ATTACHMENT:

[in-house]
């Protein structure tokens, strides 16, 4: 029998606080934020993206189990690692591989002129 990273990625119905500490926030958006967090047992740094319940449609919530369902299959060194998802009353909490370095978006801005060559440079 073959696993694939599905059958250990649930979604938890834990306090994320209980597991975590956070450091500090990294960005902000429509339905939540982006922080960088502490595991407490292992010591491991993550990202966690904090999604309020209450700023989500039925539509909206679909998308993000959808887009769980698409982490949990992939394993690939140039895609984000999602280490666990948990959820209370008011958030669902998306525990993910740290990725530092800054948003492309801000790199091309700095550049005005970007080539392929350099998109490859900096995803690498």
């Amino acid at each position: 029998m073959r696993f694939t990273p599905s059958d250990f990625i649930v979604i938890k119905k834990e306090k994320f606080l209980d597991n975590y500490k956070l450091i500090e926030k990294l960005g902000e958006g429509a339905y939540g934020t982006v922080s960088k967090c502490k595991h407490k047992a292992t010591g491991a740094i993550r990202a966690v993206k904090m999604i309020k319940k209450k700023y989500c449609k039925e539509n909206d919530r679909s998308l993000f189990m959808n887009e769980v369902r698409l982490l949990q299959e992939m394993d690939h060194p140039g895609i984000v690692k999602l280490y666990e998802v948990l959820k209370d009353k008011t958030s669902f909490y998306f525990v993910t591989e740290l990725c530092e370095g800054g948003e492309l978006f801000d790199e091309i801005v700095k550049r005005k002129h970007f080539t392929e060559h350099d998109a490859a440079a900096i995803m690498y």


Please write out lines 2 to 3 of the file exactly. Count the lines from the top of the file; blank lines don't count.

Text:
């Protein structure tokens, strides 16, 4: 029998606080934020993206189990690692591989002129 990273990625119905500490926030958006967090047992740094319940449609919530369902299959060194998802009353909490370095978006801005060559440079 073959696993694939599905059958250990649930979604938890834990306090994320209980597991975590956070450091500090990294960005902000429509339905939540982006922080960088502490595991407490292992010591491991993550990202966690904090999604309020209450700023989500039925539509909206679909998308993000959808887009769980698409982490949990992939394993690939140039895609984000999602280490666990948990959820209370008011958030669902998306525990993910740290990725530092800054948003492309801000790199091309700095550049005005970007080539392929350099998109490859900096995803690498």
């Amino acid at each position: 029998m073959r696993f694939t990273p599905s059958d250990f990625i649930v979604i938890k119905k834990e306090k994320f606080l209980d597991n975590y500490k956070l450091i500090e926030k990294l960005g902000e958006g429509a339905y939540g934020t982006v922080s960088k967090c502490k595991h407490k047992a292992t010591g491991a740094i993550r990202a966690v993206k904090m999604i309020k319940k209450k700023y989500c449609k039925e539509n909206d919530r679909s998308l993000f189990m959808n887009e769980v369902r698409l982490l949990q299959e992939m394993d690939h060194p140039g895609i984000v690692k999602l280490y666990e998802v948990l959820k209370d009353k008011t958030s669902f909490y998306f525990v993910t591989e740290l990725c530092e370095g800054g948003e492309l978006f801000d790199e091309i801005v700095k550049r005005k002129h970007f080539t392929e060559h350099d998109a490859a440079a900096i995803m690498y």